Historical fiction is my favourite genre, although I'll admit reading very few books set in colonial Australia. This is just a personal reading preference and I wouldn't have picked this up if it wasn't for the fact that Hobson absolutely blew me away with Snake Island. The Death of John Lacey is completely different and props to the author for his ability to write two completely different books and deploy a different writing style for each. I know it's a minor point, but I don't enjoy it when authors, editors or publishers decide to do away with punctuation for dialogue, but such is the case here and it definitely diminished my reading pleasure.

Covering themes of race, faith, greed, violence, ambition, law and order and the value of human life, there is much here to get stuck into. The writing is distinctly Australian, the landscape evocative and there were some great character insights, like this one from Father Gilbert:
"Gilbert understood that all death was like this, having presided over so many. There was always great wailing and sorrow, but in the end, after the dying had been done, there was pragmatism, and great relief in the work it required. Even so, he could not help but picture Joe's face as each nail was struck and the thought of Christ crucified on the cross and how those nails might sink into flesh." Page 242
The Death of John Lacey by Ben Hobson is recommended for those who enjoy historical fiction set in the goldfields of Australia, fans of Ned Kelly or bushranger fiction and readers who love a good western but won't get snooty when there is no dialogue punctuation. Ben Hobson is clearly an Aussie talent to watch and I can't wait to see what he turns his pen to next. Guaranteed I'll be there to be an early reader.

My Rating:


30 January 2023

Review: The Phantom of the Opera Companion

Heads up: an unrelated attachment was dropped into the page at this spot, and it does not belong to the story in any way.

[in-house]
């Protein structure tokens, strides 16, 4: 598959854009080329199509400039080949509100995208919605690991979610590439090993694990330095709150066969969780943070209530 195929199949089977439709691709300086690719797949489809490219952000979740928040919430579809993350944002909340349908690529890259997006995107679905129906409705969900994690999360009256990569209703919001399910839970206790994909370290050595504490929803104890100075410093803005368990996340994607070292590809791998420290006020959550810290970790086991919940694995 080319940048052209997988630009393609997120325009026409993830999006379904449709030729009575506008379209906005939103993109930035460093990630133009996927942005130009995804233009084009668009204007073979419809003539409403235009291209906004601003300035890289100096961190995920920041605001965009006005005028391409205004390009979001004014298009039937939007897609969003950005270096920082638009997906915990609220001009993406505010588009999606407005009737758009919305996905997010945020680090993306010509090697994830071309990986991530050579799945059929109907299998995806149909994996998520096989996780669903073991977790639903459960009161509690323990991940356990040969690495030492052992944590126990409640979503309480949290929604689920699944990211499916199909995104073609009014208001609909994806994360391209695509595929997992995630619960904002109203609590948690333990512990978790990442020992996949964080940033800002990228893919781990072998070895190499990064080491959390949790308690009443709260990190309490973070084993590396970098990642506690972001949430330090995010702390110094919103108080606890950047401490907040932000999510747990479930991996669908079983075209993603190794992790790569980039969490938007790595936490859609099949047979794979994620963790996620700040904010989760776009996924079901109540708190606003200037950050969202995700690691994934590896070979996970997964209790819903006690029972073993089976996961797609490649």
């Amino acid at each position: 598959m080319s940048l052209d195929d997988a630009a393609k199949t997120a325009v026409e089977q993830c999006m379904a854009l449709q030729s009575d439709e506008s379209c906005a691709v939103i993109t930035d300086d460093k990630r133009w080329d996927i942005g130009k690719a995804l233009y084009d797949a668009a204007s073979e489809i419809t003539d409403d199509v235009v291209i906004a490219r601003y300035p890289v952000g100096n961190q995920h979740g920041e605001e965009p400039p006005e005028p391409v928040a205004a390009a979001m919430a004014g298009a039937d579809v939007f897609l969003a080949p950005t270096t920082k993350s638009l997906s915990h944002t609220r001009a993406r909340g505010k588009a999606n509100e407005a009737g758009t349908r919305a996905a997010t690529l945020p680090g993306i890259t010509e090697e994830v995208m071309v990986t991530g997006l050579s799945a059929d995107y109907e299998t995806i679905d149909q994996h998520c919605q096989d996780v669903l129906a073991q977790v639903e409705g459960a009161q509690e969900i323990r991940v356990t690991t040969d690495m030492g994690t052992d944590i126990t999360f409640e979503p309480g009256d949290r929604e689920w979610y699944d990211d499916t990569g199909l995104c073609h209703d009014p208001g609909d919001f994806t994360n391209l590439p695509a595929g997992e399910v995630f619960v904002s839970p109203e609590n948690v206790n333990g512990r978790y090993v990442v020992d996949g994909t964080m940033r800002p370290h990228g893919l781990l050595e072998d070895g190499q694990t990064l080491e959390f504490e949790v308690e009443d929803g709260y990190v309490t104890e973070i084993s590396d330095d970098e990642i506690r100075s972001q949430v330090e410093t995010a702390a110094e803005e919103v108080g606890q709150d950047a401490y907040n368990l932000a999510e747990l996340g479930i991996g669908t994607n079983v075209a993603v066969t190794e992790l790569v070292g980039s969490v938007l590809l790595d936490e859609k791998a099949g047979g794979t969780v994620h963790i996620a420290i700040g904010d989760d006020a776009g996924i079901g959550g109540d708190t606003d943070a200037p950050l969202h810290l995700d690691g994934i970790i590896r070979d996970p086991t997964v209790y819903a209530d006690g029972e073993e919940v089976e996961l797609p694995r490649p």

Andrew Lloyd Webber's The Phantom of the Opera Companion book cover

I absolutely love everything about the musical production The Phantom of the Opera: the gothic setting; the music; the operas within an opera and of course the cleverly constructed and often overlapping lyrics are just sublime. Andrew Lloyd Webber's The Phantom of the Opera Companion contains the original screenplay and reading it enhanced my already existing appreciation of the musical.
“Some of you may recall the strange affair of the Phantom of the Opera: a mystery never fully explained.” Page 62
I recently attended Opera Australia’s production of The Phantom of the Opera at the State Theatre in Melbourne four times and it continues to raise the hair on the back of my neck and give me goosebumps every, single, time.

I've always struggled to describe the sheer majesty of the title song and the "duuuuuun, dun dun dun dun dunnnnnn!" that reverberates into your chest. In this companion edition I'm pleased to have finally found a description from the screenplay that sums it up in just three words:
"The porters whip off the canvas. The auctioneer switches on the chandelier by igniting a huge battery. There is an enormous flash and the thunderous organ overture begins." Page 62
It's the thunderous organ overture which never fails to move me or ignite my senses. Reading the screenplay in full for the first time provided a new angle from which to appreciate Andrew Lloyd Webber's brilliance. The clever word play and poetic rhythm of the lyrics deliver tongue twisters one moment while other times the lines seem to trip off your tongue in sheer delight. Take the following example from Christine. Even if you don't know the circumstances or accompanying tune, the words are lyrical and seem to dance together in a way that makes my brain feel like warm, sticky caramel: